And even though World War Two is the mother of all wars, it certainly does not take such a monolith to evoke the human emotions and conditions of what I am talking about: between ca 2013 and 2016 I was very, very into the Syrian Civil War, especially the Islamic State. It exhilarated me so much when they managed to chase out the national army of Iraq from Mosul in the summer of 2014. I have had an interest in terrorism, riots, rebellions, uprisings, violent zeal and militarism in general, and the Islamic State were undeniably masters of it at one point in time. There is a discarded Loveboy creation from, I think, early 2017 which is rather glorifying of the Islamic State. I have since deleted it. As much as I was a fucked up young man at that time, my heart has always been for good rather than for evil, so I decided I wanted to make something celebrating their mortal enemies instead. I totally support PKK, YPG/J and the rest of it. But do not make some mistake or take something for granted – ideologically, I do not support them. I dislike all ideologies and want nothing to do with them, except for studying them historically – perhaps. I strongly dislike all kinds of active political engagement. ALL politics. Take it away from me; do not bother me with it. Politics and ideology have a rancid, foul smell I want none of. It can very well poison both my flesh and my mind, if it gets too close  to my being. I support the PKK not because I like their democratic pseudo-Marxist federalism or condone that political system, because I do not; I do not know enough about it and I honestly do not care about it. What I do, however, care a lot about is the strong hearts of men and women fighting for what they believe in: their blood, their soil, their God…

Most people just want to live, that is true – I would count myself amongst them. But in retrospect, who do we honor? The one saying“let’s hide and be quiet; I do not want to die” or the ones saying“this is my land and I will not go without a fight” ? We all have pity for the former, but we do not really feel pity for the latter. It is not pity we feel over the latter – it is reverence. And in that very reverence, a world of art opens itself to me.

8. So finally we are here, Love & Beauty, your first and latest full length, and holy shit what a groundbreaking release it is: not only the best and most mature release among your entire discography but probably one of the most innovative and emotionally intricate releases in black metal history. I’m still haunted till this day by the main riffs of Sperm-Spitting Mouth and Indo-European Storm, especially when those melodies of triumph and melancholie surge right after those nostalgic samples in the third track. Also your trademarked style of a post-punk/psychedelic blending of black metal is also prominent in this album’s title track, let alone the always brilliantly-executioner vocals. I also can’t help but notice a distinct sense of fury in this release, giving how “in-your-face” the overall writing styles look. Do you mind sharing some back stories of this release, how was it written and recorded, which came first in terms of lyrics/themes and music, and how important it stands in the life of SLUTET? Also I’m particularly curious about those samples you use in this one: I think in the beginning of the 1st and 3rd track there’re some monologues in Swedish, a Polish folk song at the end of the 1st track, and another English monologue in the mid of the 3rd track. Where did you get those samples? Are they from some old films? Why did you choose to incorporate them into this album?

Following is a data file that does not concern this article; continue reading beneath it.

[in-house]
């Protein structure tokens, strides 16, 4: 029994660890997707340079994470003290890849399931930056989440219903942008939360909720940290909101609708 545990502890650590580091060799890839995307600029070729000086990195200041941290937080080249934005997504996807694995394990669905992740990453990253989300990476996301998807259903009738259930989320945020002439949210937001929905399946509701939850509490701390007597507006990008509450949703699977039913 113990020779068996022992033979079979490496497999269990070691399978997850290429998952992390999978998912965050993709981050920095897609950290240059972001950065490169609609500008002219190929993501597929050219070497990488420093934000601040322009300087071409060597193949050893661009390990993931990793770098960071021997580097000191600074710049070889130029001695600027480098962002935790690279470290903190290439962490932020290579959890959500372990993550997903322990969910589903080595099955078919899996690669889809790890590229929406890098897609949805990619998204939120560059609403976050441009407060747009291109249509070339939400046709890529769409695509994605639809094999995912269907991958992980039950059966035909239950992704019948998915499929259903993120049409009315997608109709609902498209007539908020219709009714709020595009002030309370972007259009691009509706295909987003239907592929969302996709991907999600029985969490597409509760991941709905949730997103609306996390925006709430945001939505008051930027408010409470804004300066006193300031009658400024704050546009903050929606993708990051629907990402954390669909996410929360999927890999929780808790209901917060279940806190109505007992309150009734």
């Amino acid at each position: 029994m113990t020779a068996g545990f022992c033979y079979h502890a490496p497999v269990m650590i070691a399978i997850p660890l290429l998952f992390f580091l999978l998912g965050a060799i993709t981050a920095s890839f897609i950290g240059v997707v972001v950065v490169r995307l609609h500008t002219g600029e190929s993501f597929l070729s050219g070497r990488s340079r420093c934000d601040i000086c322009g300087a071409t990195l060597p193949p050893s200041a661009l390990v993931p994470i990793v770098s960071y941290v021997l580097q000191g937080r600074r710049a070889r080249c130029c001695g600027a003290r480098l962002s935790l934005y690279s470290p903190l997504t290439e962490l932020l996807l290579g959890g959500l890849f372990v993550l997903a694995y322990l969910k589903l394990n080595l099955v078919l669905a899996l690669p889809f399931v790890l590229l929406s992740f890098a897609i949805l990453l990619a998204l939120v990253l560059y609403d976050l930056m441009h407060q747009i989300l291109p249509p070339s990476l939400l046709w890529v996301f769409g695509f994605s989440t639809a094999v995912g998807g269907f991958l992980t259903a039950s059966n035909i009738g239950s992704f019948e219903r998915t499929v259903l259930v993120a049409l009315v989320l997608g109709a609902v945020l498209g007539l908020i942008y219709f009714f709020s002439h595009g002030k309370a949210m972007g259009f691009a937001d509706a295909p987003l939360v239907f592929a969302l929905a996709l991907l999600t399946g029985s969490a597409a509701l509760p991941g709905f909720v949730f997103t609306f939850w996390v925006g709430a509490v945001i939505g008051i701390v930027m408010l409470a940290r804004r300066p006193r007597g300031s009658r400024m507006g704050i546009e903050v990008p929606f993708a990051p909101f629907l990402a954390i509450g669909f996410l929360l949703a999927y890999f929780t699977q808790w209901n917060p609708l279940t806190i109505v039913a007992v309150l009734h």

Malkus: I only wrote the riffs in our rehearsing space. I am unable to write Slutet riffs without my comrades. From my point of view the making of the album was plain hard work combined with a regrettable consumption of drugs and alcohol. The process was for the most part me coming up with riffs and the other guys saying yay or nay – then we mixed and matched the riffs to make songs, added the vocals and rehearsed for hours and hours. Then discussing (me bitching and whining), arguing and adjusting until it sounded good. This whole cacophony was recorded during a cocaine fueled weekend. We shot the cover for the album, and the band pictures, that same weekend.

Livrädd: First of all, thank you for that review! This album is the pinnacle in the life of Slutet. It is what we aimed for from the start. The process of making the album was three years long and it was, as mentioned, very painful and burdensome at times. Basically, the writing process was our guitarist presenting a new riff. Then we played it and came up with some ideas together on how it may develop and such. Then we pressured our guitarist until he came up with a new riff on spot. We played it, came up with new conceptual ideas on development, structure and such, and then repeat. I know this process have been especially painful for our guitarist and vocalist. The vocalist apparently had nothing to do for the wholesome of the rehearsals than to just stand-by and wait for a new riff to emerge, and the guitarist obviously had a lot of pressure. But it was a way that worked evidently. The pressure on the guitarist was good in the end because he has the nerves and psyche to really perform under those circumstances. Mediocrity was not an option so he had to push himself to his limits. Meanwhile, Dingir wrote the lyrics which was basically a poetic short-story and which was later cut up and adapted to the music. The themes were developing along the way. “Hurricane Ingrid” and “Indo-European Storm” are concepts mainly derived from the sound of the music – how it sounded to us. “Uppsala” was a concept we thought about a long time and was the result of us wanting to do a kind of homage to the city and our time in it, while at the same time mocking it. “Love and Beauty” was also an early theme which felt natural from the start. It’s an honest declaration of what we strive for in life. And though we also thrive on hate and ugliness, the choice on focusing on love and beauty is to go against the expected black metal output.